Monday, July 19, 2010


There is great confusion regarding the meaning of creativity in architecture. The fact would not be worrisome were it not for its negative consequences for the places where we live. To adhere to a wrong understanding of the concept of creativity has two problematic outcomes. For the public at large, it leads to requests for bizarre objects. For architects, it means at best to the production of irrelevant objects. In both cases, there is a loss of architecture’s ability to enhance people’s lives.

Creativity, according to the first edition of the Brazilian Aurélio Dictionary, is the ability to create things, to give existence to something out of nothing, to originate, to produce, invent or imagine. The same dictionary implies that being creative does not depend on some special quality that sets someone apart from the others; the very fact of creating anything is already a sign of creativity.

For many people not trained as architects creativity is related to the unusual, the unprecedented creation, which is dependent on innate and superior talent. There seems to be a correlation between creativity and variety, movement, visual impact and other features. Thus it is no wonder the many bizarre buildings that crop up everywhere and the praise that is lavished upon them. From this point of view simplicity and elementariness are synonymous with monotony and lack of creativity.

“Creativity” is in fashion and some of its experts suggest that anything could serve as starting point for architectural design: in some circles to design buildings in the shape of, say, an ashtray or a croissant is considered very creative. Some others run workshops aiming at ‘releasing’ the creativity of architects and students of architecture, allegedly stunted by years of dedication to the search of solutions for every-day problems.

I am afraid none of those experts understands the consequences of those concepts and exercises to the practice of authentic architecture, the worst being the implication that form is an independent aspect of an architectural problem, something to be added to its more specific architectural content. A similar confusion relates to the artistic aspect of architecture, by many considered to be something external to the process of architectural design.

I would like to contribute to a more precise understanding of creativity in architecture and thus suggest its meaning is different from both its general understanding and from the meaning it has for the fine arts, advertising, fashion, and so on.

Any creative activity is in essence related to problem solving. What divides them in at least two separate categories is the existence, for some of them, of self-imposed problems –although sometimes in unselfconscious ways– as is typical of the works of painters and sculptors whereas in other areas like architecture the problems to be solved are external –that is, they generally come from the outside of the discipline– and can be more or less restrictive to the designer’s freedom.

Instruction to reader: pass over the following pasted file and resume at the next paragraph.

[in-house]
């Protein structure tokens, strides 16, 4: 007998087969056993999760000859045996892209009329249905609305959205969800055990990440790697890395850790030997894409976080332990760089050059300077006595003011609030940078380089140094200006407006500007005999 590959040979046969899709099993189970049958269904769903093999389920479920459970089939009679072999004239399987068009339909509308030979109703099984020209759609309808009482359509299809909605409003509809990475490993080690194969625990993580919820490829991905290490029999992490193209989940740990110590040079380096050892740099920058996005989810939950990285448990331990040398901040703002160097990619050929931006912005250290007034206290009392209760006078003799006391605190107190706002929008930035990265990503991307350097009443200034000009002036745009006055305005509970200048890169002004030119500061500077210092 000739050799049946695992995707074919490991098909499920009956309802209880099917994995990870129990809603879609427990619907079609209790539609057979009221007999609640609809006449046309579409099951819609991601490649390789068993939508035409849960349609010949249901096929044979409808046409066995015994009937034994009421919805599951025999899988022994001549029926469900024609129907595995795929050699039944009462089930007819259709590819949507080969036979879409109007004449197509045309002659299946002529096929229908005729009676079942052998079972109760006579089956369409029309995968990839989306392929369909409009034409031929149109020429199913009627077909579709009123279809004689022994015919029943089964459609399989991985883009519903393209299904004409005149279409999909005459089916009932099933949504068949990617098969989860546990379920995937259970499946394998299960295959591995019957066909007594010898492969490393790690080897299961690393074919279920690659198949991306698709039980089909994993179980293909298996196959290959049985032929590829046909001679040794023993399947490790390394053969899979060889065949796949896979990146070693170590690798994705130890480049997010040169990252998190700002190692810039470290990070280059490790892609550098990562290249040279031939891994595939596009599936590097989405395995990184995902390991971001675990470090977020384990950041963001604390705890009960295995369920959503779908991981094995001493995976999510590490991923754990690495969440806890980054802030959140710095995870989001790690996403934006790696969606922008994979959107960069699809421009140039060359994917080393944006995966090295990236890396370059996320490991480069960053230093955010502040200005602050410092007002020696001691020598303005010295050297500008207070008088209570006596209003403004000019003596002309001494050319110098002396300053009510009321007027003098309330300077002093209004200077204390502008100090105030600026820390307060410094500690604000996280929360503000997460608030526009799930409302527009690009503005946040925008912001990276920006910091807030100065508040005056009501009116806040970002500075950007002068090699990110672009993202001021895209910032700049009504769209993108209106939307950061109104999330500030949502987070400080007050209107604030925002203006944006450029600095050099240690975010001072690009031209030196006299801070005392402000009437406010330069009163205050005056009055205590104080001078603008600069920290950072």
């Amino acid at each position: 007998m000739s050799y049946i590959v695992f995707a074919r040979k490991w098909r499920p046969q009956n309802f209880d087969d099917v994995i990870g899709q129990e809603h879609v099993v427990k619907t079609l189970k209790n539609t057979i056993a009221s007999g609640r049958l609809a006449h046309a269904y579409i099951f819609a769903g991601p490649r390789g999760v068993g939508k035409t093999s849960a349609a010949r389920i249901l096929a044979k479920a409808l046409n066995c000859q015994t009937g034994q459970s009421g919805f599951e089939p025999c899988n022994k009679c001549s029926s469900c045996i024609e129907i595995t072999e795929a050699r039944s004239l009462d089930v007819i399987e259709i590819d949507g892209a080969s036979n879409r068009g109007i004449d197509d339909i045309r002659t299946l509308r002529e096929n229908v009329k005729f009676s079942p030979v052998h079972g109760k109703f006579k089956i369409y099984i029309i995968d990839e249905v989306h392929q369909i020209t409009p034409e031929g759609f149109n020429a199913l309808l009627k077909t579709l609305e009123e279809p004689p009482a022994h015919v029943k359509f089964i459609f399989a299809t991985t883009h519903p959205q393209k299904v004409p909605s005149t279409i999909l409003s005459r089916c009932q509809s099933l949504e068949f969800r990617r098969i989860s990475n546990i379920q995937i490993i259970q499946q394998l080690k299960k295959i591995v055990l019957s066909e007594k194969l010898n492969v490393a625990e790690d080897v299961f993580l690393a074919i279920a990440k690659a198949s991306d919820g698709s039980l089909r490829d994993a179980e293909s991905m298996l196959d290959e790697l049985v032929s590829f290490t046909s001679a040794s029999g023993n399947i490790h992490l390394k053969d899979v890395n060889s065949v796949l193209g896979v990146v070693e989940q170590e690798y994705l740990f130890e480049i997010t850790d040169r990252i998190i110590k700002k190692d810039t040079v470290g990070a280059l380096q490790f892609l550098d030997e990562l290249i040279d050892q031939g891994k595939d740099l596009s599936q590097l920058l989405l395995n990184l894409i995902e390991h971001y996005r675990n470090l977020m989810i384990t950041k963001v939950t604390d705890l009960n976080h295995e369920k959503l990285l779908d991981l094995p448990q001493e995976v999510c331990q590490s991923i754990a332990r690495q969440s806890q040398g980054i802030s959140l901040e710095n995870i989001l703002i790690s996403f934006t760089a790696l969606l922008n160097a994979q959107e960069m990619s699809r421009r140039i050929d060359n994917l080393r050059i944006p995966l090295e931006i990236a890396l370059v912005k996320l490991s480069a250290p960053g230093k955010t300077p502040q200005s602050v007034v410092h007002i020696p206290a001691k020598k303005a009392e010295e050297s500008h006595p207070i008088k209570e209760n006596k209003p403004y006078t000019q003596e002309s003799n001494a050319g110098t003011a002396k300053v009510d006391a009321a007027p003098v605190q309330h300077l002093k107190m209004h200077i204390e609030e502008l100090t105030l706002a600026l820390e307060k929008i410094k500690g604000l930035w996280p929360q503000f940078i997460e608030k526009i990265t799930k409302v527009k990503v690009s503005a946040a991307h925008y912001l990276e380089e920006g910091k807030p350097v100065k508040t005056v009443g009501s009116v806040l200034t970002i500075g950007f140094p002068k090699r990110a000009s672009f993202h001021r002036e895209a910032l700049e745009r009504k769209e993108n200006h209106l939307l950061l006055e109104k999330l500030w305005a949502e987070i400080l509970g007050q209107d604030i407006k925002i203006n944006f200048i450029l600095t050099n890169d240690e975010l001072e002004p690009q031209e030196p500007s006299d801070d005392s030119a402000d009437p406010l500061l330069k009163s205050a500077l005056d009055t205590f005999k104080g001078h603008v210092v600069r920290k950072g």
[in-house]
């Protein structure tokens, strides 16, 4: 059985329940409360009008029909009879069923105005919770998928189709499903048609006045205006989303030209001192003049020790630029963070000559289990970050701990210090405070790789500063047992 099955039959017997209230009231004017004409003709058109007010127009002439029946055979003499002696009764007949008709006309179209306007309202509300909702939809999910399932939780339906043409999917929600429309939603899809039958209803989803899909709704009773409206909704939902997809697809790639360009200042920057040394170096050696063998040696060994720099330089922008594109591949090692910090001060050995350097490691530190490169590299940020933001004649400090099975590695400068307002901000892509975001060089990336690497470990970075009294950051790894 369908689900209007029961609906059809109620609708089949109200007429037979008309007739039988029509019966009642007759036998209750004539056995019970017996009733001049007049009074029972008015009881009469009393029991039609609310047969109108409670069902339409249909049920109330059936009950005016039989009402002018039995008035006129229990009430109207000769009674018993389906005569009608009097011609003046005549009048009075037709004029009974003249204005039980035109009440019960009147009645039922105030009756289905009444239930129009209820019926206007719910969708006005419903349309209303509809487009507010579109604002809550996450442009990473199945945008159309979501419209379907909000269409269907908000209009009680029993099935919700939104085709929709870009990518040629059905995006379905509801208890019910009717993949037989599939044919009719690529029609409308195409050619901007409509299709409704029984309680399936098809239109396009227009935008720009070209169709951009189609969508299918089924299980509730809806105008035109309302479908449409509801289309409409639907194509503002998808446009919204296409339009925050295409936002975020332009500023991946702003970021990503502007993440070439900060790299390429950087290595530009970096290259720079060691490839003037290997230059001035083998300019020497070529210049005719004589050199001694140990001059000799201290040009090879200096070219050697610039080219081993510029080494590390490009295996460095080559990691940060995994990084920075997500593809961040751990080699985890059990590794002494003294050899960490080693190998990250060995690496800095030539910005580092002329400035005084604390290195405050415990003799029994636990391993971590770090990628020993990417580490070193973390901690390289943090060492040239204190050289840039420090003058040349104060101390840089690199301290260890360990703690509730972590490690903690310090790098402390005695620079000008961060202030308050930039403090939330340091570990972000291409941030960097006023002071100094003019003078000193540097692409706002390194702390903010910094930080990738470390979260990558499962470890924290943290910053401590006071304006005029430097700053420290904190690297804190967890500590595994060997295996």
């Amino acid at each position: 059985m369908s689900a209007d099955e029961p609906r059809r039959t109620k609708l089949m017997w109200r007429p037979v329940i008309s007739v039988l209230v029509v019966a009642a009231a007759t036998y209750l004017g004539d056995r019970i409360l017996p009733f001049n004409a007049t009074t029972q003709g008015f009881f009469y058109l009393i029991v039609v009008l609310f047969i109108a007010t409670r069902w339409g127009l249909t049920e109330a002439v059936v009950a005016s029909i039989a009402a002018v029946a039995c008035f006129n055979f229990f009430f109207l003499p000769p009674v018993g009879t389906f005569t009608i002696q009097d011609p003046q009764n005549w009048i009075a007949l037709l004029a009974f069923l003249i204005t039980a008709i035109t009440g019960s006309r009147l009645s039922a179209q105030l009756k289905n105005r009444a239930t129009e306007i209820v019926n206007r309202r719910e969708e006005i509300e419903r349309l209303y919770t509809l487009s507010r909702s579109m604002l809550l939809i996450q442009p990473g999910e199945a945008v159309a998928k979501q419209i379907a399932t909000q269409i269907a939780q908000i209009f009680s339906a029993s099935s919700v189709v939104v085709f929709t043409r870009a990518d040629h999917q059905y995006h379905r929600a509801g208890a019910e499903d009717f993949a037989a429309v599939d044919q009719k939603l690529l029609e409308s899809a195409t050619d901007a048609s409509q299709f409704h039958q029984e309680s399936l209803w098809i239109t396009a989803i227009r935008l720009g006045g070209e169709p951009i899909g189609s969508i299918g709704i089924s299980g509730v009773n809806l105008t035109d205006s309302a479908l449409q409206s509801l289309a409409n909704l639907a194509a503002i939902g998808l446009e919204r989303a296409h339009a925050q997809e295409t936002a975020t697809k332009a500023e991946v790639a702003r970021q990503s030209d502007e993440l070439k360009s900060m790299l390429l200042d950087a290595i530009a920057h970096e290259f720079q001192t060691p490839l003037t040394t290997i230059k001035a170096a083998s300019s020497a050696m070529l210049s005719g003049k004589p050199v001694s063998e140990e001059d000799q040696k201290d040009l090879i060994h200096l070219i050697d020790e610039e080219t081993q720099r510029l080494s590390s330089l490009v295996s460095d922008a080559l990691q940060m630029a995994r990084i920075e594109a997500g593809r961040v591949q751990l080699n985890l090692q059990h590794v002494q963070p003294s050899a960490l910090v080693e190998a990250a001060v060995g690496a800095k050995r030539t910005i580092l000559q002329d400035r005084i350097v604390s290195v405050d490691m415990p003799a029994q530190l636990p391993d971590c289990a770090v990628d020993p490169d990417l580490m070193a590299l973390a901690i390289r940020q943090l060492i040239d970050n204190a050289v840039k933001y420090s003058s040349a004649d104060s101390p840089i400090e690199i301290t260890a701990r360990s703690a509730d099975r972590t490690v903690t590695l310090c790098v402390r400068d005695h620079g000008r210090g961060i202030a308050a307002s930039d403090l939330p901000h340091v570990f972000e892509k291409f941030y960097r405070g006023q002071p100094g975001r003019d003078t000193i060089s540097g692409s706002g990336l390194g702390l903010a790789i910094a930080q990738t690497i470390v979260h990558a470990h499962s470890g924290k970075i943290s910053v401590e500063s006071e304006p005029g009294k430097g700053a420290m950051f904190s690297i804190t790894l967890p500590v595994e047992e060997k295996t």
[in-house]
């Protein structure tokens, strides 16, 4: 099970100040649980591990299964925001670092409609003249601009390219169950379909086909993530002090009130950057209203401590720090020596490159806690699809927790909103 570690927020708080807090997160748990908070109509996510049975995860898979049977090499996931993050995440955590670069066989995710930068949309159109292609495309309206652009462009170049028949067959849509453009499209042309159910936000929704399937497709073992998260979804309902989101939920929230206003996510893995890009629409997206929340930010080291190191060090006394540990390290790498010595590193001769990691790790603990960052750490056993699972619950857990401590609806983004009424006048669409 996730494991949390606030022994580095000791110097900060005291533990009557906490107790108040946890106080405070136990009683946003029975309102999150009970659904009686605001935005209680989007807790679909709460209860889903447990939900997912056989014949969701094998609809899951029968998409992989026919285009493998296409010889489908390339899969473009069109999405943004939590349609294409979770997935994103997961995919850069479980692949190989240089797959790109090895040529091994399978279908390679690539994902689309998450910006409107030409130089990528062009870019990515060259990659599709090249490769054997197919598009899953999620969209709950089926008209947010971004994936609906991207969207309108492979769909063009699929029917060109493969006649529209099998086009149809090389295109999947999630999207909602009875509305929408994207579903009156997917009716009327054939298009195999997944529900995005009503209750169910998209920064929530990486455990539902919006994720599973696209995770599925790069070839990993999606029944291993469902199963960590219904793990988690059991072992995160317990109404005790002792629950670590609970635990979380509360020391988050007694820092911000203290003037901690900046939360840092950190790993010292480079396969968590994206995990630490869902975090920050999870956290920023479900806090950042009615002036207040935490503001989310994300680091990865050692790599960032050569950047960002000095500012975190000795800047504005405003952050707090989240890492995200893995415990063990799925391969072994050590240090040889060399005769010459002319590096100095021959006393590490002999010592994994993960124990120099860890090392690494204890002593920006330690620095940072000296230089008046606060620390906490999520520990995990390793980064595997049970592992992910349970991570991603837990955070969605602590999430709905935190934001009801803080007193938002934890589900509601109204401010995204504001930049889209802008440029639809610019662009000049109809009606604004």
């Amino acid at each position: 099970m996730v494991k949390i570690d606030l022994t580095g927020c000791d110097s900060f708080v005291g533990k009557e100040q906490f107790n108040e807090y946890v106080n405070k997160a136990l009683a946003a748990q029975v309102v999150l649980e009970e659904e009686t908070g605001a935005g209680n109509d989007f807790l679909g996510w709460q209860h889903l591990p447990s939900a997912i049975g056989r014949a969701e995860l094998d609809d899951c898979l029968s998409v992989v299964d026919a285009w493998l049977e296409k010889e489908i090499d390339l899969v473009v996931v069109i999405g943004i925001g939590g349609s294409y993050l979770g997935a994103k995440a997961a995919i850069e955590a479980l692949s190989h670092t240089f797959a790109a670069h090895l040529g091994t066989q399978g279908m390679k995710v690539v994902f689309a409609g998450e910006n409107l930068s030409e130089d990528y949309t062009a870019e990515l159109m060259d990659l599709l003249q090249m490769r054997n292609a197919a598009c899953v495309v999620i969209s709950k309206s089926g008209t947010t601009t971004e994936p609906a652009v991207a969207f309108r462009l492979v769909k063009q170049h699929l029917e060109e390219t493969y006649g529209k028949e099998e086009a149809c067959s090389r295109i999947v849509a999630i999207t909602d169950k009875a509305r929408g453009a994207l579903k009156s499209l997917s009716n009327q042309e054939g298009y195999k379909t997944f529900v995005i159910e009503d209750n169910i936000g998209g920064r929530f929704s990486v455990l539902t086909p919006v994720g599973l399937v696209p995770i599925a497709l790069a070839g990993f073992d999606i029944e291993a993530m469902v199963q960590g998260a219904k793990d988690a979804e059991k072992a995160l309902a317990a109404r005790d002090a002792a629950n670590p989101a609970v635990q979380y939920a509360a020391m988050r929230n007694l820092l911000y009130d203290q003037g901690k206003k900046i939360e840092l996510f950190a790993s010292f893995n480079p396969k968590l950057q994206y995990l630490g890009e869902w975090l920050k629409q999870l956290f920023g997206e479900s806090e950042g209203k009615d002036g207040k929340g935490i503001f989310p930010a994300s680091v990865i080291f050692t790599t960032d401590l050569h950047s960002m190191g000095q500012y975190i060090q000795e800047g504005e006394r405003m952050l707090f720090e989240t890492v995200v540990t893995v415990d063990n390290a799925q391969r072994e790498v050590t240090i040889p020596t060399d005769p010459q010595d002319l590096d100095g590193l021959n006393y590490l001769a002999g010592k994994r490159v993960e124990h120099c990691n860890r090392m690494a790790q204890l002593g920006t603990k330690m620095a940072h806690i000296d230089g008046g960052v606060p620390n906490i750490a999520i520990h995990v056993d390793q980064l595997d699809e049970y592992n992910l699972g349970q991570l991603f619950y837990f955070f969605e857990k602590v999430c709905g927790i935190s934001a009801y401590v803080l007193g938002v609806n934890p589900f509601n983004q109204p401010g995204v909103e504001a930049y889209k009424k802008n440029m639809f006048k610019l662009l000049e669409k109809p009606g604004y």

Thus creativity in architecture only appears in face of real problems. There simply is no real creativity in architecture without a problem that needs to be solved, be it functional, technical, stylistic or otherwise. In this way, the creative –which some would call the artistic– in architecture reveals itself as a superior way of solving –by way of form– the practical aspects that define a given architectural problem.

If advertising’s problem is to persuade and fashion’s is to give shape to one’s need to dress, what can be architecture’s problem? Several issues establish the fact that creativity in architecture is something specific to it: use, cost and permanence.

The question of use –function– is an obvious one. Without program there is no architecture: in this case what we have at best is some big sculpture through which one can walk. The existence of a program for a building or a definition of use reveals a need for space from a given society; not to provide for it or to go beyond it takes one dangerously close to irrelevance or irresponsibility.

Scarcity of means is second nature to all of us in developing countries but even in the so-called developed nations budgets are tight and under control. Thus we architects are always compelled to do much with whatever we have at our disposal. To adopt any “creative” solution –in the sense of introducing elements not justified by a rigorous design logic– will mean higher costs without any assurance of increased quality.

As for permanence it means not only a building’s resistance through time –which depends on the adoption of adequate materials and techniques– but also its ability to hold its own amidst the visual chaos of contemporary urban sceneries.

By the above I am suggesting that there is no creativity per se in designing objects of unusual shape, employing complicated geometries and featuring diagonals, sharp angles, overlapping curves and so on, because those motifs do not answer any real architectural problem. By the same token, it is not creative to employ historical styles in contemporary buildings, as is still the case in many parts of the world, especially in South America. Much on the contrary, this only demonstrates how limited the promoters and designers of this kind of architectural bastards are.

True architectural creativity appears when specific problems are solved by a formal synthesis of program, place and construction, resulting in objects rooted in their culture, place and time. If we are lucky enough they will be endowed with formal identity, in itself a result of qualities like economy of means, rigor, precision, universality and systemic configuration. 


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